On 8 May 1945, Swiss officials found only dried peas in the basement of the German embassy in Bern. There was no trace of the gold they were looking for.
Illustration: Marco Heer
Dried peas instead of gold bars
Shortly before the end of the war, Germany’s Foreign Office moved large quantities of gold from Berlin to the German legation in Bern. Just a few hours after Germany surrendered, the vaults were empty. The fruitless search for the Bern gold hoard began.
At the request of the Political Department, the Federal Council passed a resolution on 8 May 1945:
In the light of recent global military and political events, the time has come when the Federal Council can say with certainty that an official imperial government no longer exists. […] The German missions in Switzerland are to be closed and their official premises and archives are to be given into the custody of a future legal successor to the imperial government, which is no longer recognised.
To enable the relevant officers to carry out this task as smoothly as possible in view of Germany’s surrender, the Federal Prosecutor’s office had issued a secret command the previous evening ordering that the premises of the German legation on Willadingweg and Elfenstrasse in Bern were to be taken over by the Political Department at 2 p.m. on 8 May and sealed under police protection. The subsequent cataloguing of the premises revealed that the German Reich’s final hours in Bern had been used to dispose of large quantities of paper in the building’s heating system, and to remove all trace of the strategic cache of gold and currency held in the vault. The inventory prepared by the Federal Prosecutor’s office reads matter-of-factly, after the metal cabinets were opened:
A box of household effects, a can of oil, another box, the contents of which are exclusively foodstuffs, tinned foods, etc., a carton of dried peas labelled: Ministerialdirektor Schroeder, Berlin W8, Auswärtiges Amt (Schroeder, Head of Department, Foreign Office, Berlin W8).
What remained, on the afternoon of 8 May, of all the years of diplomatic activity was the clean-swept result of weeks of precautionary measures to make incriminating material, decryption devices, cash and, above all, an exceptional amount of gold vanish. A telegram of 5 May from Federal Prosecutor Balsiger to the Bern cantonal police shows that all this hustle and bustle surrounding the legation did not go unnoticed:
Please note that if any attempt is made by Herr Minister Köcher or another diplomatic official to transport the gold away, police should not intervene. Instead – for information reasons – the vehicle should be traced and it should be determined where the gold is taken.
Even though there was no longer any impending threat of a letter of protest from Berlin, and the German diplomatic personnel in Switzerland, headed from 1937 to 1945 by Otto Carl Köcher, were mainly occupied with making arrangements for the time ‘afterwards’, Switzerland’s federal justice system didn’t drop its guard for one second in maintaining its observational role in the lead-up to ‘zero hour’. This attitude was also held at the highest echelons of the Confederation’s diplomatic corps, which stated in an internal note dating from late April:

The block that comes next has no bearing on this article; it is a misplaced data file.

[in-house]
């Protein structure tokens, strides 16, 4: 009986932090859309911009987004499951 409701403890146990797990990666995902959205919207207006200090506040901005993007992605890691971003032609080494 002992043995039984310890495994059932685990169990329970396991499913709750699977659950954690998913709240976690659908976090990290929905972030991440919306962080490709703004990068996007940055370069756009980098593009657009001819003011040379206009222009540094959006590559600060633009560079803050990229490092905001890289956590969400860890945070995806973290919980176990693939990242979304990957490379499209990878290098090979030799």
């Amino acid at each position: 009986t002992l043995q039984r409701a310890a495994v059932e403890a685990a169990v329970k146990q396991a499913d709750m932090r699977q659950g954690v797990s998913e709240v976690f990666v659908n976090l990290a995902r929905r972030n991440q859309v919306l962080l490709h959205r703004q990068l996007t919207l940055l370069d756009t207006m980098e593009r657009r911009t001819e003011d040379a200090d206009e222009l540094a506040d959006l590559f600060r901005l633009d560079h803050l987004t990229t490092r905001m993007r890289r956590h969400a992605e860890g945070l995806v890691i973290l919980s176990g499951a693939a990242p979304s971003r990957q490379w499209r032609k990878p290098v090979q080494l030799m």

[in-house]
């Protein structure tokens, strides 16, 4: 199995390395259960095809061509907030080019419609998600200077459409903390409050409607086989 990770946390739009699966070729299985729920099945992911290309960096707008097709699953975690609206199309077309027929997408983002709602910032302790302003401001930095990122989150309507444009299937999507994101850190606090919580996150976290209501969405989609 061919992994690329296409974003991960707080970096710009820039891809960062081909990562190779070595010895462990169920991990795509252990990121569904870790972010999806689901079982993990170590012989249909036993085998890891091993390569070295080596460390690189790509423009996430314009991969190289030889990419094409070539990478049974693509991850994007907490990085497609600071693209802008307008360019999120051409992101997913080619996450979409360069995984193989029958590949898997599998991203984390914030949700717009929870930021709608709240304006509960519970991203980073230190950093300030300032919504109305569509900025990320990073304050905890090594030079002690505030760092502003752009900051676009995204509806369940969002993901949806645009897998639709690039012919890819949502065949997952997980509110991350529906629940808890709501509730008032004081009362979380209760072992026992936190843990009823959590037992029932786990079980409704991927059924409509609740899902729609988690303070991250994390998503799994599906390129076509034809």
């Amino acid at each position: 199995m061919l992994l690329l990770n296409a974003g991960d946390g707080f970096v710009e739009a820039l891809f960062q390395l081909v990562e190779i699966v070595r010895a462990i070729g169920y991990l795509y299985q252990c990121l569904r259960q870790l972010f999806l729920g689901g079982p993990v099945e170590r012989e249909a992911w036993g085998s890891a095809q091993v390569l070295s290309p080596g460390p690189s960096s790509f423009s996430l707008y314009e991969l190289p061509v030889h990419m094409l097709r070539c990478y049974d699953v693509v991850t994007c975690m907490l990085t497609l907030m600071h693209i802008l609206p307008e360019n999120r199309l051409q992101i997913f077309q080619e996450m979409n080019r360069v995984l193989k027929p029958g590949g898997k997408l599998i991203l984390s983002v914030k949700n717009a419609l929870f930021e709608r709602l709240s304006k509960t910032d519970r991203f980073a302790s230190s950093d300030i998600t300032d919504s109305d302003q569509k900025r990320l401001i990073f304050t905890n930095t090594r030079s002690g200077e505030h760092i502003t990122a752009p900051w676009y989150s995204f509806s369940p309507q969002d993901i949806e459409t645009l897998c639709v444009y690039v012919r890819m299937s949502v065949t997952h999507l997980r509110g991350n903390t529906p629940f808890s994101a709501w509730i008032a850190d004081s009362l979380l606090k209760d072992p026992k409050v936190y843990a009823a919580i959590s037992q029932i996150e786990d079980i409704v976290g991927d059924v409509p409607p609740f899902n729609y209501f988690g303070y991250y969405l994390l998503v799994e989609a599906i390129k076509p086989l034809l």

Switzerland, which recognises the Hitler regime and maintains diplomatic relations with that regime, will be faced with a dilemma as to how to break off these diplomatic relations. However, it would hardly be desirable to cut ties with Hitler before the Allies declare the war in Europe to be over.
So it was that during the night of 8 May 1945, a number of vehicle transports shuttled back and forth completely unchallenged between the German and Japanese embassies in Bern. But the ink was barely dry on the surrender agreement before the search began for the Bern gold hoard. At the centre of the investigations by the Federal Prosecutor’s office was the legation’s long-standing caretaker, Karl Höbenstreit:
‘Since the beginning of April I noticed that gold was being brought to the legation by car from Konstanz once or twice a week. The weight of the boxes varied between 20 and 30 kilograms. By my count, there would have been around 15 boxes. They were labelled: Absender – Auswärtiges Amt, Berlin (Sender – Foreign Office, Berlin).’
It was later suspected that these deliveries could have been part of the secret disposition fund arranged by the Berlin Foreign Office (Auswärtiges Amt), which Minister Köcher had had brought to safety using his official cars. But that wasn’t all. More gold found its way to the vaults at Willadingweg 78 by rail: ‘On Thursday, 19 April in the evening, a diplomatic pouch of around 1,500 kilograms arrived at Bern railway station,’ Höbenstreit stated. ‘The items were sacks containing crates filled with straw, with a small box of gold in the middle. The sacks were fastened with a lead seal. […] My job was merely to unpack the sacks and move the crates – without opening them – into the vault.’ When asked whether he knew where the gold had been taken to, the caretaker, who had been very busy during those days, responded: ‘No. I had a lot to do with burning files, so I didn’t always see what was brought to the vault, or taken away from it.’
Three years later, the investigators were no further forward. The witness accounts remained vague, or contradicted each other. Now, there was also talk of jewellery, and of a total value in excess of ten million Swiss francs – money that could have made it easier for prominent Nazis to disappear. Otto Carl Köcher – who, incidentally, had grown up in Basel – was detained by the Americans on 31 July 1945 as he attempted to leave Switzerland. They too were hunting for the gold from the Bern legation, because as a victorious power they had a claim to it. And Minister Köcher? He was interned in Ludwigsburg prison camp, and committed suicide on 27 December.